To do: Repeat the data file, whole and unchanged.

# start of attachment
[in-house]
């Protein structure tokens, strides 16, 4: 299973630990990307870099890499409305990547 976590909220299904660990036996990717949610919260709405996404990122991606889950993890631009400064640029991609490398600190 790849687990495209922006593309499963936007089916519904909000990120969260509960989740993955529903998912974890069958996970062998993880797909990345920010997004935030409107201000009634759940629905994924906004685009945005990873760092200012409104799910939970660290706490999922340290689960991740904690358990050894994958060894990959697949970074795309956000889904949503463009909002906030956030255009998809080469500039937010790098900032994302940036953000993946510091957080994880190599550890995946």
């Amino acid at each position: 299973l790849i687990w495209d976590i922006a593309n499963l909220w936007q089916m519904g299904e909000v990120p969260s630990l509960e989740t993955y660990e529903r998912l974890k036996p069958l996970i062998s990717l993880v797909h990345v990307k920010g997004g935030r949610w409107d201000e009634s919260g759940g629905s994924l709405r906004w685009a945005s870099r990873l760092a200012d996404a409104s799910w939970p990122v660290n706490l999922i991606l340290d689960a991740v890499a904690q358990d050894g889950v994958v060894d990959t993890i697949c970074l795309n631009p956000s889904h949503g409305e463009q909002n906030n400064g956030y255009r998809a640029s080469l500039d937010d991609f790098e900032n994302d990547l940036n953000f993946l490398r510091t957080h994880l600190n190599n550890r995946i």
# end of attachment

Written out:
[in-house]
């Protein structure tokens, strides 16, 4: 299973630990990307870099890499409305990547 976590909220299904660990036996990717949610919260709405996404990122991606889950993890631009400064640029991609490398600190 790849687990495209922006593309499963936007089916519904909000990120969260509960989740993955529903998912974890069958996970062998993880797909990345920010997004935030409107201000009634759940629905994924906004685009945005990873760092200012409104799910939970660290706490999922340290689960991740904690358990050894994958060894990959697949970074795309956000889904949503463009909002906030956030255009998809080469500039937010790098900032994302940036953000993946510091957080994880190599550890995946």
């Amino acid at each position: 299973l790849i687990w495209d976590i922006a593309n499963l909220w936007q089916m519904g299904e909000v990120p969260s630990l509960e989740t993955y660990e529903r998912l974890k036996p069958l996970i062998s990717l993880v797909h990345v990307k920010g997004g935030r949610w409107d201000e009634s919260g759940g629905s994924l709405r906004w685009a945005s870099r990873l760092a200012d996404a409104s799910w939970p990122v660290n706490l999922i991606l340290d689960a991740v890499a904690q358990d050894g889950v994958v060894d990959t993890i697949c970074l795309n631009p956000s889904h949503g409305e463009q909002n906030n400064g956030y255009r998809a640029s080469l500039d937010d991609f790098e900032n994302d990547l940036n953000f993946l490398r510091t957080h994880l600190n190599n550890r995946i």